Happy Wednesday, everyone.:)
Top News in the A.M.
A new version of bitcoin hit the market yesterday and, on its second day of trading, it has already tripled in price and its market cap is now third biggest of all digital currencies.
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This Outfit Wants Startups to Trade Equity for Patents from Big Tech Cos.
Aqua Licensing is a four-year-old patent advisory and transaction firm that typically works behind the scenes, helping companies sell their patents for a variety of reasons. But it has a new proposal for venture-backed startups that are in fundraising mode: it wants them to give big tech companies like AT&T and Lenovo some of their equity in exchange for patents that the companies no longer use but could prove useful for the startups.
Put another way, it wants to create a two-sided marketplace that helps big corporations find stakes in more startups, while also pushing startups to think from an early age about their patent strategy.
The initiative makes some degree of sense. As companies mature, they often need to think more about patents as a way to protect their business. (If a company has a patent on a product or service or idea, that’s one less patent an outsider can acquire to assert against it.)
Of course, it’s also easy to imagine the many obstacles to it working, starting with startups’ priorities. “This relies on startups thinking proactively in the early stages about a need for patents,” notes Greg Gretsch, a longtime venture capitalist and a co-founder of Jackson Square Ventures in San Francisco. “In my experience, that’s generally not top of mind for founders, and if you told them it would cost them equity, they’d probably be even less interested in engaging.”
Late last week, we talked with Aqua founder Mark McMillan to learn more about how he sees this working, and why he thinks Aqua can overcome some of these challenges. Our chat has been edited for length.
You’re trying to match startups with patents or defensive patents, saying it will help them protect their innovations, as well as help them scale. What was the impetus for the idea?
We were working with a major client last year and a discussion came up around the challenges of selling IP assets into startups. The startups don’t have a lot of cash to buy them, and VCs don’t necessarily want them doing strategic transactions that are ancillary. Meanwhile, the patent market is growing and people — companies — find themselves with assets that may be depreciating in value and costing them maintenance fees.
What are some of the big companies that you’ve signed up to this exchange program?
We’re announcing Lenovo, Rambus and AT&T today, but we have a large collection of participants that are prepared to sell to the right startup at the right price.
How does this process work?
Startups will submit their investment plan to us, just like they would to VCs. We have analytics capabilities that will help them find appropriate assets.
Given these are young companies, how can you really know what patents make the most sense for them?
We start by assuming a company has started working on its own unique patents, and get a read on the competitors it’ll be disrupting. If we can find patents that likely read on these competitors, the startup’s business plan then goes to the participating member (with the relevant patents). If that member is interested in the startup and would like to sell its patent in exchange for equity, the member then values its patents and lists a price that the startup can accept or reject.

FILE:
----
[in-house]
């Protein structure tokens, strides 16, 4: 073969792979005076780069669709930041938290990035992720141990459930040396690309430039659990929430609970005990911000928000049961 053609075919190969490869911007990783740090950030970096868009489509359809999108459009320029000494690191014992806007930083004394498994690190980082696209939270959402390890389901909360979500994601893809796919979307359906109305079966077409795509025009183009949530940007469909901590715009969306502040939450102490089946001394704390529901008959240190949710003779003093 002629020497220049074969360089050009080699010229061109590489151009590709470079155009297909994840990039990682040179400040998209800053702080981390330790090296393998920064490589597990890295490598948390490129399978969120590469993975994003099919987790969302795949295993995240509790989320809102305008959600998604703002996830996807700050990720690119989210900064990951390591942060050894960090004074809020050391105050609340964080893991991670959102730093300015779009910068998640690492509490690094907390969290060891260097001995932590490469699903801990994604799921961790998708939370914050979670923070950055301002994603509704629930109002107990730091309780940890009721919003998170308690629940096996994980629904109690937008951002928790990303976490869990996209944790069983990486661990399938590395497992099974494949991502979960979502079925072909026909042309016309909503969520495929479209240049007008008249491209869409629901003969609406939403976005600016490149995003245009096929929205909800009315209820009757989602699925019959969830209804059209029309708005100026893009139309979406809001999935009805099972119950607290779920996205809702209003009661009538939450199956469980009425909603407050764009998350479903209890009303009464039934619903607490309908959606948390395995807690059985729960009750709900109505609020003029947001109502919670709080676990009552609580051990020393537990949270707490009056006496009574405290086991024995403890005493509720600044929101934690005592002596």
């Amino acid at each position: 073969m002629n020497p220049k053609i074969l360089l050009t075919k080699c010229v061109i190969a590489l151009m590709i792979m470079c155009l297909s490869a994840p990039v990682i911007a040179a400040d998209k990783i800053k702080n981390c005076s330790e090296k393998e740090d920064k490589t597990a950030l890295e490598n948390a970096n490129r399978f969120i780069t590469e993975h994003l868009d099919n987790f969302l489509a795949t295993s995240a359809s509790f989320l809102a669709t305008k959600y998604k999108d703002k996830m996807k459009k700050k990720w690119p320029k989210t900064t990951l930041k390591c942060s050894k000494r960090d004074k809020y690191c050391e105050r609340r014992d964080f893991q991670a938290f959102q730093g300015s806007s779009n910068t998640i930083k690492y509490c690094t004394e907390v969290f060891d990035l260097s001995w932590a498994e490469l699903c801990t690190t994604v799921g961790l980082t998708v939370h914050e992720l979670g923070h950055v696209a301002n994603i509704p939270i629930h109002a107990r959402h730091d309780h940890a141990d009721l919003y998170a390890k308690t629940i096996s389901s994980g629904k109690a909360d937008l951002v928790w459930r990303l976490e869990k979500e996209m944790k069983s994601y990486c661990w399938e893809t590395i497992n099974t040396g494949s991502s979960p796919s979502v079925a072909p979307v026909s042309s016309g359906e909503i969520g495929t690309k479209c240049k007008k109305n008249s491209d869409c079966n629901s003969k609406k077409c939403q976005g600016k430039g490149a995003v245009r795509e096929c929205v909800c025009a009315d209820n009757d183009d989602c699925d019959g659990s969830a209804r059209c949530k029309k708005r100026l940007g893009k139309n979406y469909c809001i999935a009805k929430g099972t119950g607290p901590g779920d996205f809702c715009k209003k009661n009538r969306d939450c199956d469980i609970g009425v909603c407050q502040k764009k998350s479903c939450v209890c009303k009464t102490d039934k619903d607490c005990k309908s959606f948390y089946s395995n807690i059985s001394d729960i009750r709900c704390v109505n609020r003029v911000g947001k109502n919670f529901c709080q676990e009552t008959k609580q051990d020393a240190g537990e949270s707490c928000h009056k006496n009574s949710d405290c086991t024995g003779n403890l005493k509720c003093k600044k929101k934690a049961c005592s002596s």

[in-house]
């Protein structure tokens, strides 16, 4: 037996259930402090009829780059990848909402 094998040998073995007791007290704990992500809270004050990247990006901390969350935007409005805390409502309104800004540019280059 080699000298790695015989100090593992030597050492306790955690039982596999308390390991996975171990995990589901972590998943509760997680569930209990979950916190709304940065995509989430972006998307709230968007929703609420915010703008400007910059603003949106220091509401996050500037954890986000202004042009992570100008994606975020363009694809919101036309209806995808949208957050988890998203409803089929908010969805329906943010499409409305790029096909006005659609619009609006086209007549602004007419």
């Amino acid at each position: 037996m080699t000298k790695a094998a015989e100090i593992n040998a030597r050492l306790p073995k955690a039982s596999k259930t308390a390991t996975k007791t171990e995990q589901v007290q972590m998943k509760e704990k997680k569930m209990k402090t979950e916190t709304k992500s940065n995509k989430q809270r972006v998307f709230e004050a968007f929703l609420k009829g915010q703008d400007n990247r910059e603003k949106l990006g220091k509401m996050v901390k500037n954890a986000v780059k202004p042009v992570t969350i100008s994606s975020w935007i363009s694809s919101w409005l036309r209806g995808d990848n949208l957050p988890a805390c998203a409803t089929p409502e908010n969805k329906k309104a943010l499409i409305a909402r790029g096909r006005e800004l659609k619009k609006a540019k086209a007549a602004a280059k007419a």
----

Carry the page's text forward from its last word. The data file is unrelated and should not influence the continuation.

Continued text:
A final closing condition has to be the closure of a qualified venture funding round and [the big tech company’s] commitment to invest the proceeds of [that patent sale] into that round.
Azuqua, a four-year-old Seattle startup building software that allows businesses to integrate their various cloud applications to serve specific needs, has raised $10.8 million in Series B funding. Insight Venture Partners led the round, with DFJ and Ignition Partners also investing. Xconomy has more here.
Booster, a three-year-old, Seattle-based company that offers on-demand fuel service on large corporate campuses, has raised $20 million in Series B, led by Conversion Capital. Earlier investors Maveron, Madrona Venture Group, and RRE Ventures were among the other investors participating in the round. The startup has raised $32 million to date. TechCrunch has more here.
Branch Messenger, a two-year-old, Minneapolis, Mn.-based collaboration platform for shift workers to message their coworkers, has raised $6.8 million in Series A funding led by March Capital Partners. Other participants in the round include CrossCut Ventures, Techstars Ventures and Matchstick Ventures. More here.
EazyScripts, a three-year-old, Chicago-based startup that enables healthcare providers to submit electronic prescriptions from their mobile devices, has raised $2 million in Series A funding from Bluff Point Associates. More here.
ExecOnline, a five-year-old, New York-based e-learning professional development platform, has raised $16 million in Series B funding. NewSpring Growth Capital led the round, with participation from Osage Venture Partners, New Atlantic Ventures, Kaplan and Thomas Lehrman (who cofounded Gerson Lehrman Group). More here.
Flutterwave, a year-old, San Francisco-based startup that’s building an underlying unified payments infrastructure for African businesses to accept cards, mobile money, and bank account payments, has raised $10 million in Series B funding. Greycroft Partners, Green Visor Capital, Y Combinator, and Glynn Capital Management all participated. Techpoint.ng has more here.
Gimlet Media, a three-year-old, New York-based podcast network, has raised $15 million in a round led by Stripes Group. Other participants in the round include Laurene Powell Jobs’s Emerson Collective and earlier backers Graham Holdings, Betaworks, and Cross Culture Investors. Recode has more here.
Hustle, 2.5-year-old, San Francisco-based text-distribution tool that allows organizers to quickly start individual, personalized conversations with huge numbers of supporters, has raised $8 million in Series A funding. Social Capitalled the round, with participation from Omidyar Network, Twilio.org, earlier backer Canvas Ventures, along with nine other unnamed investment firms. TechCrunch has more here.